The charter school movement continues to rack up an impressive record of improvement to public education. While many see them as private or independent schools, charter schools are, in fact, bona fide public schools, funded by government but granted the freedom to operate outside the traditional public system. They are governed by a “charter” that sets out clear goals and objectives for the organization, usually focused on academic achievement. A common misunderstanding is that these schools are allowed to cherry-pick their students. In fact, they must take all comers.
A recent Frontier Policy Forum co-sponsored with the Faculty of Education and St. John’s College, featured a remarkable man — the associate director of the Canadian Charter School Centre in Calgary. Henry Zondervan spoke about Alberta’s very preliminary experiment with public school charters, the only place in Canada where they’ve been allowed, and laid out an extraordinary scenario.
At his own school where he is the principal, called the Foundation for the Future charter academy, the kids are zooming ahead in test scores. The province mandates that at least 15% of public school students achieve an “excellent” rating, but Zondervan’s charges are approaching 85%. In each calendar year, the students are covering on average one-and-a-half grade levels. This means that by grade 8 they are achieving scholastically at the equivalent level of grade 12 in the regular public system. Naturally, thousands of parents have their children on the school’s waiting list for admission, and the school is expanding.
Why the stunning success? It’s due to the flexibility allowed in the charter school format. “All students can learn,” Zondervan maintains. “All students can get an A grade with proper teaching processes.” It’s a matter of getting the barriers out of the way. Charter schools are more responsive to parents than traditional school boards. They have more freedom to innovate with curricula, to hire teachers and reward them for results and to allocate resources outside the bureaucratic maze that characterizes the regular public system. It is no coincidence that teachers in a performance-focused charter school system earn more than their regular system counterparts.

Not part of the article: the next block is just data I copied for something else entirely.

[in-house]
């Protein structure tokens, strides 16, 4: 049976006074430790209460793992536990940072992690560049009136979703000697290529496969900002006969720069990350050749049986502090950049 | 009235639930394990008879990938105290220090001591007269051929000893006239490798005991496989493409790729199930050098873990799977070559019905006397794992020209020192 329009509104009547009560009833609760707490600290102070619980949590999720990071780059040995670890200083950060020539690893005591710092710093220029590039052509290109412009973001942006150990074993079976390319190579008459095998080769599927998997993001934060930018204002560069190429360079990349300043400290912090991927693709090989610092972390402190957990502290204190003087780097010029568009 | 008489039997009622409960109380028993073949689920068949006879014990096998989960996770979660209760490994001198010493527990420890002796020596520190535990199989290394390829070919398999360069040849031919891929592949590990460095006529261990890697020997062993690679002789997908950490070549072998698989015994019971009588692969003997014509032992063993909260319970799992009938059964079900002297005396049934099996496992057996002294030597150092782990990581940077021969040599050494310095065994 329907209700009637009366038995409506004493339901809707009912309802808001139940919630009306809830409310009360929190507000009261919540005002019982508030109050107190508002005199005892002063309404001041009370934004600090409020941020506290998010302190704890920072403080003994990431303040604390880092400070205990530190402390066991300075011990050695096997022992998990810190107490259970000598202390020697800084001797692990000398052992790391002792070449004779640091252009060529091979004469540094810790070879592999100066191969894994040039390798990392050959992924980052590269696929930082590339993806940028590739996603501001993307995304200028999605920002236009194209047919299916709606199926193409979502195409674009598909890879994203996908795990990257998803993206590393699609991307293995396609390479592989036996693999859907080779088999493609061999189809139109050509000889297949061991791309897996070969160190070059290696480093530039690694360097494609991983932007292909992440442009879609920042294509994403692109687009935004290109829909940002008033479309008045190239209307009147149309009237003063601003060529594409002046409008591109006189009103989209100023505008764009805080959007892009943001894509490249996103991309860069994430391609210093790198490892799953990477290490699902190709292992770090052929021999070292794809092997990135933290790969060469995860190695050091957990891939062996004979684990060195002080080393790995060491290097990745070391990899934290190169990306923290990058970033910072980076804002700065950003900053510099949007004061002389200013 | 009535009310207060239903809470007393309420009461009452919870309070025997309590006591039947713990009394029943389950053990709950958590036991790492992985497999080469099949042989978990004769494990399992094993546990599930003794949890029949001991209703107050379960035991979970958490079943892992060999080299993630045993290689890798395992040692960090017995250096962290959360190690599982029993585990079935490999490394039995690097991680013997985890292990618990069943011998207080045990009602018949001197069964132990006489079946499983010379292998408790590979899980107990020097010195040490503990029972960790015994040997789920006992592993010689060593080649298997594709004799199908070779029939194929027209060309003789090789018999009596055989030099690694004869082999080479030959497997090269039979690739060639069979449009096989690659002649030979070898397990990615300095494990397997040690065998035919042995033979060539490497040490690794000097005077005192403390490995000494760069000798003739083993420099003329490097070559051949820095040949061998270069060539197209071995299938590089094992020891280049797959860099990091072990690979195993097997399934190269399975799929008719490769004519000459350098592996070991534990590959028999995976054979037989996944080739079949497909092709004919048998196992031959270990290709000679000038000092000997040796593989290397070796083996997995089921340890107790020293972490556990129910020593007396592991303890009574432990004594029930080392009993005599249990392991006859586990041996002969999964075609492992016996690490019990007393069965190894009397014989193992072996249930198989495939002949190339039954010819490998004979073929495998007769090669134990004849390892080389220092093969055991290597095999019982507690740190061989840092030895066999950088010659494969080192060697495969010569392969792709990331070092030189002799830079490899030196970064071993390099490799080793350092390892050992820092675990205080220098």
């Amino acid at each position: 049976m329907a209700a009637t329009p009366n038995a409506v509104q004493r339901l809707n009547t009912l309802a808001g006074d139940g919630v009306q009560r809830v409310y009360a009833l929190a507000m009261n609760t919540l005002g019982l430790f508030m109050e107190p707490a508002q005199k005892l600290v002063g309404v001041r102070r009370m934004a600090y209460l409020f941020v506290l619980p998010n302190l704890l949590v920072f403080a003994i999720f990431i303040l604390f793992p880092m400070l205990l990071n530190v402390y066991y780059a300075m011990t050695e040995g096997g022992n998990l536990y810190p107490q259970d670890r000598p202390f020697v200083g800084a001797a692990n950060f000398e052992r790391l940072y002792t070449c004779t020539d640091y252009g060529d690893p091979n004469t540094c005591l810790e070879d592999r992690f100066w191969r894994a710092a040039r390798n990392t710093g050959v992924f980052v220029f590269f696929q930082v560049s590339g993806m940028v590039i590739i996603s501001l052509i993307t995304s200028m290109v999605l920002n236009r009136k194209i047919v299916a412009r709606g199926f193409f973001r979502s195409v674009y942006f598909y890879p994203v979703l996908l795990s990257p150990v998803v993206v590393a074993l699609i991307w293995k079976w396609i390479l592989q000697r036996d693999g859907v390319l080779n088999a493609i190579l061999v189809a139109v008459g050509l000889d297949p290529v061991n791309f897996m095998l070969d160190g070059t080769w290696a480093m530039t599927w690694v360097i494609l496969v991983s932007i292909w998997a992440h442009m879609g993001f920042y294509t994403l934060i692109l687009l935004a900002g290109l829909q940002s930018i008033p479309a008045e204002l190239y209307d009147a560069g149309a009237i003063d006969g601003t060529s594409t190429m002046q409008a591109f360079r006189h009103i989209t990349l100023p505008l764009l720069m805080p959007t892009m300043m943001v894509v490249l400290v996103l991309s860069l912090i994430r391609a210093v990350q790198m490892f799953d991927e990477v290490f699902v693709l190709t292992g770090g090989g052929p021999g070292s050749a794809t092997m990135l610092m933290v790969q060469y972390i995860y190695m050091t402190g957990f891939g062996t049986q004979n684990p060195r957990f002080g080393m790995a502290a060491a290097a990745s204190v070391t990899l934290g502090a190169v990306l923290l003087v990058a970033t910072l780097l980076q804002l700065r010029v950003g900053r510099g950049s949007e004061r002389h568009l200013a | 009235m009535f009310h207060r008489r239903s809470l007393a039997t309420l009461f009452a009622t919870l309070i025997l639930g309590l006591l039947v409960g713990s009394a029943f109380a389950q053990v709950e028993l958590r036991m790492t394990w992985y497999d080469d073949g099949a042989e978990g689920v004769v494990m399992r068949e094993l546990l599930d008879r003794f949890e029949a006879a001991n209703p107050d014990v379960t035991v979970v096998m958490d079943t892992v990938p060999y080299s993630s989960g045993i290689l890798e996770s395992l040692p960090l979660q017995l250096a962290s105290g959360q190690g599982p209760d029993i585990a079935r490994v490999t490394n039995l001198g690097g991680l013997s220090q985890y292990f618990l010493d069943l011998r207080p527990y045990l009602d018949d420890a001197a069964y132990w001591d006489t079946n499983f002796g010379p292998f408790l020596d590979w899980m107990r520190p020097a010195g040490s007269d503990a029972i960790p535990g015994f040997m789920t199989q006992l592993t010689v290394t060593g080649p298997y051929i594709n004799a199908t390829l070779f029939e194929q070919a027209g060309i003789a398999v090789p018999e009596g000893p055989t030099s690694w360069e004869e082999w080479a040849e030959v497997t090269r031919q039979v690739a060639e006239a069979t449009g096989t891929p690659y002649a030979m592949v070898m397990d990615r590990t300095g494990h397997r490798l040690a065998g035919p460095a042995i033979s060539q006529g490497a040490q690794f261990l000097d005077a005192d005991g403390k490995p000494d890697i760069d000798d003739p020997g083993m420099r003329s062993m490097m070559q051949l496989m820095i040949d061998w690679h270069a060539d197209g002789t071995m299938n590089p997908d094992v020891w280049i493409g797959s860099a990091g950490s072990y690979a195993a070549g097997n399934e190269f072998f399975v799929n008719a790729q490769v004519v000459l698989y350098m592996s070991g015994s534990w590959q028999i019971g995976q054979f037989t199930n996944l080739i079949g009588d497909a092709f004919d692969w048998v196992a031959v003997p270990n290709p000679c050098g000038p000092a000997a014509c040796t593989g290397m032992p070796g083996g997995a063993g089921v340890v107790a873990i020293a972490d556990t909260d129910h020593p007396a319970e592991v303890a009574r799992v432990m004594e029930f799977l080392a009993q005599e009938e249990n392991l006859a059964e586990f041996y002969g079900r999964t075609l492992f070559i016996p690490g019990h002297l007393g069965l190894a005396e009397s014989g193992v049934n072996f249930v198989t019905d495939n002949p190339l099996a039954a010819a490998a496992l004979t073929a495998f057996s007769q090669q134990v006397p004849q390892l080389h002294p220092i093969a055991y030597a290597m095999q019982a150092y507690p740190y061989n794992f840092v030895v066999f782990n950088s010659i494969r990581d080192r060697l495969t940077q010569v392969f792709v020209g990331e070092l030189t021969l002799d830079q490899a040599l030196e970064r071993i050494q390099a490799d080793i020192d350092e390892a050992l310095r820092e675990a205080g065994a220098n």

A German scholar, Ludger Woessmann of the Kiel Institute of World Economics, has published an analysis of educational efficiency in 39 countries. He shows that, although the price of public schooling accelerated quickly in most developed countries between 1970 and 1994, the average performance of pupils remained constant at best. In Canada, we spend 7% of our GNP on education (highest in the G7 nations) while the performances of our students is mediocre, according to a recent report by the Council of Ministers of Education and Statistics Canada. High academic achievement, the study concludes, depends on close attention to test results, school control over staff and operations, teacher discretion over teaching methods and competition from private schools.
This description neatly mirrors the charter school model in America. Joe Nathan pioneered the first one in Minnesota in 1991, and ten years later 2,100 have opened their doors in 38 states to half a million children. Why are they so popular? A Hoover Institute task force on K-12 education points the finger at the oddity of public schools with high costs but poor student progress. “Competition,” the Hoover group concludes, “encourages educators to identify the best practices and helps parents choose the best schools.” Zondervan’s experience in Calgary confirms this thesis, as does that of state after state. Among the latest to report are Michigan, Florida and Texas, where charter schools have demonstrated strong gains in test scores.
Lamentably, Manitoba’s public school establishment remains utterly uninterested in the concept. It has resisted such progressive ideas as performance measurement, testing, and concepts like merit pay. To be fair, in any monopoly process and rules count more than results. The one-size-fits-all theology has other problems, besides high costs; suffocating regulation, school boards prone to learning fads and teachers tightly controlled and suppressed by overweening unions. When public schools try to be all things to all people, they fail in their core mission, good teaching and high student achievement.
In December, the American Economic Review published Schooling, Labor-Force Quality, and the Growth of Nations, which confirms the results of earlier such studies. The amount of money dedicated to schooling is much less important than the content of the curriculum. Countries that stress high academic standards grow more quickly than those who simply toss more cash into the system.
In other words, if we want to maintain or improve our standard of living, we’ve got to have excellent schools. Competition from charter schools will help make that possible.